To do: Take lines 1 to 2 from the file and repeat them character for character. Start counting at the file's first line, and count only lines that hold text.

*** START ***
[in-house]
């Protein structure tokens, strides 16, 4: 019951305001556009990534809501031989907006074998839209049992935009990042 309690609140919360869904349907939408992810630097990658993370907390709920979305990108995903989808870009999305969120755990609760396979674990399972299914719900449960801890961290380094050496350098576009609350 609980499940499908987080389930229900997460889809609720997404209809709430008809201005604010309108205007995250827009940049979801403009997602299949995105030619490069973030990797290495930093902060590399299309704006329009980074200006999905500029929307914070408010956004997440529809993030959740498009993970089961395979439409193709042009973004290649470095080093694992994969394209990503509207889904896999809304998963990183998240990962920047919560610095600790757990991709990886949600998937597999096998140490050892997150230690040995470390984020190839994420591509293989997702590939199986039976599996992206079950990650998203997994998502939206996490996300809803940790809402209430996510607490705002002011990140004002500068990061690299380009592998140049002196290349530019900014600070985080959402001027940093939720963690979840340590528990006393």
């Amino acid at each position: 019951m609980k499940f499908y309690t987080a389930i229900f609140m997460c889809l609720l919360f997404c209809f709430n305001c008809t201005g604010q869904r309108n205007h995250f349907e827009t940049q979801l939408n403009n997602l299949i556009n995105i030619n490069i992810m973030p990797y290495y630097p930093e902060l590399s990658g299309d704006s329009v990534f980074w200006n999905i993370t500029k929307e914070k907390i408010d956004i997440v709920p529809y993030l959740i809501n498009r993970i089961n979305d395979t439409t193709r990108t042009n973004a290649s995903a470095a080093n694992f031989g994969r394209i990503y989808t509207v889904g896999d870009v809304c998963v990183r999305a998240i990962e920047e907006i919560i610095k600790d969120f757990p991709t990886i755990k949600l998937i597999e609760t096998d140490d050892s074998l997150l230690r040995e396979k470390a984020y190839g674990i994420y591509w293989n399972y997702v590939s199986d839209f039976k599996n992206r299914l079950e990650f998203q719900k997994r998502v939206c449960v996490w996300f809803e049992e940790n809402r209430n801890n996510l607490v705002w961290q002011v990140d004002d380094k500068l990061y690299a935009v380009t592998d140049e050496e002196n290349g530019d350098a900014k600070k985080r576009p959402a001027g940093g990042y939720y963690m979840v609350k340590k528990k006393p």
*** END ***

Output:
[in-house]
């Protein structure tokens, strides 16, 4: 019951305001556009990534809501031989907006074998839209049992935009990042 309690609140919360869904349907939408992810630097990658993370907390709920979305990108995903989808870009999305969120755990609760396979674990399972299914719900449960801890961290380094050496350098576009609350 609980499940499908987080389930229900997460889809609720997404209809709430008809201005604010309108205007995250827009940049979801403009997602299949995105030619490069973030990797290495930093902060590399299309704006329009980074200006999905500029929307914070408010956004997440529809993030959740498009993970089961395979439409193709042009973004290649470095080093694992994969394209990503509207889904896999809304998963990183998240990962920047919560610095600790757990991709990886949600998937597999096998140490050892997150230690040995470390984020190839994420591509293989997702590939199986039976599996992206079950990650998203997994998502939206996490996300809803940790809402209430996510607490705002002011990140004002500068990061690299380009592998140049002196290349530019900014600070985080959402001027940093939720963690979840340590528990006393």